2009-02-27 / Letters

Letter To A Heroic Captain

Dear Editor, This letter was sent to Captain Chelsey Sullenberg, of Flight #1549 Dear Captain Sullenberger:

I wanted to take this opportunity to extend my most heartfelt congratulations for your heroic efforts in bringing US Airways Flight #1549 and all of your passengers to safety from the possible catastrophic consequences, which you were facing.

As a resident of the Rockaway Peninsula (which I am sure you have flown over many times during your take-offs and landings at nearby JFK) my neighbors and I are always reminded of the tragic events of November 12, 2001, when American Airlines Flight 587 crashed into our peaceful residential neighborhood, shortly after take-off, without any prior warning, killing all of those on board and others on the ground. It was a very tragic and fateful day for our otherwise quiet beach community.

I probably would not have written to you, except for the motivation found in the letter of Rabbi Levi Osdoba, which was printed in last week's "Wave," which is the weekly newspaper of our area. I have enclosed a copy of this letter for you to read.

In his letter, Rabbi Osdoba pointed out many similarities between your heroic acts and the acts of Bithiah, the daughter of the Pharoah, who saved Moses' life by rescuing him from a basket made of reeds, which was floating down the Nile River. As a result of his 'rescue,' Moses became one of the leaders of the Jewish people. It was also extremely coincidental, as pointed out by Rabbi Osdoba, that your 'rescue' of your passengers coincided with the reading of the weekly portion of the Old Testament, which describes the rescue of Moses himself. There appears to be other similarities in the two events, such as the fast moving waters of the Nile River and the fast moving currents of the Hudson River; the basket made of reeds which protected and cradled Moses and kept him afloat until rescued, and protection afforded to your 151 passengers and crew by your buoyant aircraft which kept them protected and afloat until they were all rescued; the hands of the daughter of Pharoah which pulled the infant Moses from the waters of the Nile saving his life. And the many brave hands of immediately arriving New York City policemen and firemen and the staff of the New York Waterways vessels who also pulled everyone to safety and plucked them from the cold and rapidly flowing waters of the Hudson River.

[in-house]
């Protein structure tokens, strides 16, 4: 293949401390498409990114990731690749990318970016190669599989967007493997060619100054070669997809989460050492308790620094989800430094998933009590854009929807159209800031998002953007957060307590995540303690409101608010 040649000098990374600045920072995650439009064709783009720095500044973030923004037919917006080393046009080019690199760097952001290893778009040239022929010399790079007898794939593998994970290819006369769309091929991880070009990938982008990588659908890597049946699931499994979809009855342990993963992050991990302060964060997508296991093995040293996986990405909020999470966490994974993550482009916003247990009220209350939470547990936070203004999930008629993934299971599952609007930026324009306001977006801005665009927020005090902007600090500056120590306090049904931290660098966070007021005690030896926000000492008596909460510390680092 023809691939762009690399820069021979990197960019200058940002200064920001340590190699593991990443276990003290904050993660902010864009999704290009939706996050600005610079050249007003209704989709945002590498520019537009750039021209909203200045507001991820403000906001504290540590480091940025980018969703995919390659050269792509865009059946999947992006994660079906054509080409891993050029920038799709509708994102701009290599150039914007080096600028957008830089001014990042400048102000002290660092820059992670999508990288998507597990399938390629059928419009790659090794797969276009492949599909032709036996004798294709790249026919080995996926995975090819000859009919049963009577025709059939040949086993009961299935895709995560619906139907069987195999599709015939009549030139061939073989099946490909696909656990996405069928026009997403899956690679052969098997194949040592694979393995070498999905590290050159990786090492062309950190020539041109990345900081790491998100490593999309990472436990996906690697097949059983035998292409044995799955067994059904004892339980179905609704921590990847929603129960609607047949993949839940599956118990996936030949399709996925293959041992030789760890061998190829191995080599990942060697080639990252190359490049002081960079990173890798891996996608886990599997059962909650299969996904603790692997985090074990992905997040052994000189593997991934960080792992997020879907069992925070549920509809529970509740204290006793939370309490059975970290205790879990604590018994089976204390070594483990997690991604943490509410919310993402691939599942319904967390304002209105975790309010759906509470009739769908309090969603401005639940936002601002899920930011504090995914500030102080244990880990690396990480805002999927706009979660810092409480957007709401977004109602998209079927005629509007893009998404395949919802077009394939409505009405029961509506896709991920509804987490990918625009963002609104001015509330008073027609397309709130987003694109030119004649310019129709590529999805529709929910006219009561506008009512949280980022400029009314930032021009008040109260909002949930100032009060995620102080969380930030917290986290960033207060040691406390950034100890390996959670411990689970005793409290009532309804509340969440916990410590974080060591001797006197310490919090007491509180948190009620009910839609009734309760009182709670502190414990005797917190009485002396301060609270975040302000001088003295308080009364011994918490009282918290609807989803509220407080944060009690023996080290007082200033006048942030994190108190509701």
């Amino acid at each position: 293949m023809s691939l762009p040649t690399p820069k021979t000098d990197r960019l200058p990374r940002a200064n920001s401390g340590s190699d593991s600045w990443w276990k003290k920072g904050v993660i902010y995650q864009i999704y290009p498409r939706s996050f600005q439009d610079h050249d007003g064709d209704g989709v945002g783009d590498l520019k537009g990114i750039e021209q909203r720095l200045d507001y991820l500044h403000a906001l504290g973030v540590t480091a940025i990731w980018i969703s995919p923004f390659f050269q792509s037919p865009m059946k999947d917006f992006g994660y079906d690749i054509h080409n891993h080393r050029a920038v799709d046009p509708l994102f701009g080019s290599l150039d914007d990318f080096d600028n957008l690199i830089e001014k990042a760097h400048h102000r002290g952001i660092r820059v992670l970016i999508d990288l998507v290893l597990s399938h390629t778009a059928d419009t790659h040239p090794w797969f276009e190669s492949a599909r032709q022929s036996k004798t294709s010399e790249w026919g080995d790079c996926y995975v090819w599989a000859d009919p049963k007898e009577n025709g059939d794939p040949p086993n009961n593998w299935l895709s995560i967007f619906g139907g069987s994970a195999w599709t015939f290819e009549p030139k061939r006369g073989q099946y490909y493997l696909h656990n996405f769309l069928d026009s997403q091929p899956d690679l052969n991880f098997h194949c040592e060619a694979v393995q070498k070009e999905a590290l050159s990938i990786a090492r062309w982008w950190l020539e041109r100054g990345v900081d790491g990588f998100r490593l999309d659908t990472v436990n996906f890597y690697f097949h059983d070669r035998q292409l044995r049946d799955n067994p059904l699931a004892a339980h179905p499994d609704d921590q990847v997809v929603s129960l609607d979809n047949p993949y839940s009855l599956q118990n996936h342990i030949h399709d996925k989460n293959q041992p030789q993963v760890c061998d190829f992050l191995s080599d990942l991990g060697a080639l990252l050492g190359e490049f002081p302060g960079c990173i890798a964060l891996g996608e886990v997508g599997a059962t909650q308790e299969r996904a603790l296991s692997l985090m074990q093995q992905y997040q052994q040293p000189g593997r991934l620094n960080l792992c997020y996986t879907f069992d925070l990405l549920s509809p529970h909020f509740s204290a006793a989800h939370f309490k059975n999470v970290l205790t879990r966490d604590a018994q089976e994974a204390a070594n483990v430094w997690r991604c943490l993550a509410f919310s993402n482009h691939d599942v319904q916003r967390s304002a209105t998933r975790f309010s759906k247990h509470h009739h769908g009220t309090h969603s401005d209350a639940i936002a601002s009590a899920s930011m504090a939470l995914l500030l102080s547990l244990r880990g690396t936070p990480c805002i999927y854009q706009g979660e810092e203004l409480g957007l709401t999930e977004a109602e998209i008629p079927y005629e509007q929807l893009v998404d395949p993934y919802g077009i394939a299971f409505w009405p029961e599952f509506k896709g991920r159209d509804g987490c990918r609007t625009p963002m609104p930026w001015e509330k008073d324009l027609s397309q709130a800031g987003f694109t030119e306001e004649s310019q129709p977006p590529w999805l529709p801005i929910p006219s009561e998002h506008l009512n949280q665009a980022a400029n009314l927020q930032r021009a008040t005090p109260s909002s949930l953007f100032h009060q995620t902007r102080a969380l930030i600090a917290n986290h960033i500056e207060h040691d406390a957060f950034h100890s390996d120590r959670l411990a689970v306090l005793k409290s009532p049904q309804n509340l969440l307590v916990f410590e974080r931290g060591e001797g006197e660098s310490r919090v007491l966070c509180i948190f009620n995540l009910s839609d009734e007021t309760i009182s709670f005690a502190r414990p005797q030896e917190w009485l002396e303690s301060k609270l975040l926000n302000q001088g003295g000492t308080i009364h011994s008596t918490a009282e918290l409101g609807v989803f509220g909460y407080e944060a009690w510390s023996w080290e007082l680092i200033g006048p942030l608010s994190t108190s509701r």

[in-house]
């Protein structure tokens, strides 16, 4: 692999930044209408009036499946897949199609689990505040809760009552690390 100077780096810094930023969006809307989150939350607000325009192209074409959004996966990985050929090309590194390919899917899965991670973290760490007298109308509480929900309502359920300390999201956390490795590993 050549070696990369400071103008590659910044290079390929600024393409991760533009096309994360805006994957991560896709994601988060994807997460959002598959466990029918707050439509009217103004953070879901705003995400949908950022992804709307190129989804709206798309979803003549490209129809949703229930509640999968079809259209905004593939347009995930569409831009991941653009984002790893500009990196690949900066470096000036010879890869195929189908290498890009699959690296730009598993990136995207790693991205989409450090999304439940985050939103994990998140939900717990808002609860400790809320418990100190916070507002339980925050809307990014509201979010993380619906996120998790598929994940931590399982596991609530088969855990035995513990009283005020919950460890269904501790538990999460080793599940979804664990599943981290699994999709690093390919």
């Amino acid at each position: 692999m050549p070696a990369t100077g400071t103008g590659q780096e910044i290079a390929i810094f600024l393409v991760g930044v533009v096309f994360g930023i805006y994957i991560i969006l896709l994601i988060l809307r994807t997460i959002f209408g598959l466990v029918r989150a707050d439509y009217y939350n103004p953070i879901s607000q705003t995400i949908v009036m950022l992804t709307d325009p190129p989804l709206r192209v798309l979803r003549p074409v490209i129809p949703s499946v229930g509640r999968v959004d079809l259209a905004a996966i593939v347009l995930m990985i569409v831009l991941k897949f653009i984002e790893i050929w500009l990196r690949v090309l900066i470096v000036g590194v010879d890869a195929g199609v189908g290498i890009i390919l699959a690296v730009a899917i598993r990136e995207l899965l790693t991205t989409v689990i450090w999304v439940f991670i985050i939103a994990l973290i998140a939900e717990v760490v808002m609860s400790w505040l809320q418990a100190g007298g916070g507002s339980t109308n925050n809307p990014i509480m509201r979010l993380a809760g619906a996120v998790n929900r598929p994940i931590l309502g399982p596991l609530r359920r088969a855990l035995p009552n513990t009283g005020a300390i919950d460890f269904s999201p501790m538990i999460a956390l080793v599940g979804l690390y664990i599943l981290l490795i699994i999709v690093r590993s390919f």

Rabbi Osdoba wisely points out that Bithia, Pharoah's daughter's first inclination was to save the infant Moses, and without a doubt, your first inclination was to land your disabled aircraft in a place and manner (also in the water) best suited to save your passengers. Both instances could have had long lasting and tragic consequences. However, they both became 'tragedies narrowly averted,' with long lasting and positive outcomes.

So, in closing, and on behalf of my fellow neighbors and Rockaway residents, I send our heartiest congratulations to you for your cool, calm, collected, professional, and well thought out heroic efforts which saved the lives of all those regular citizens who were entrusted to you for their fateful journey. You saved them as Bithiah saved Moses. You don't get more coincidental than that!

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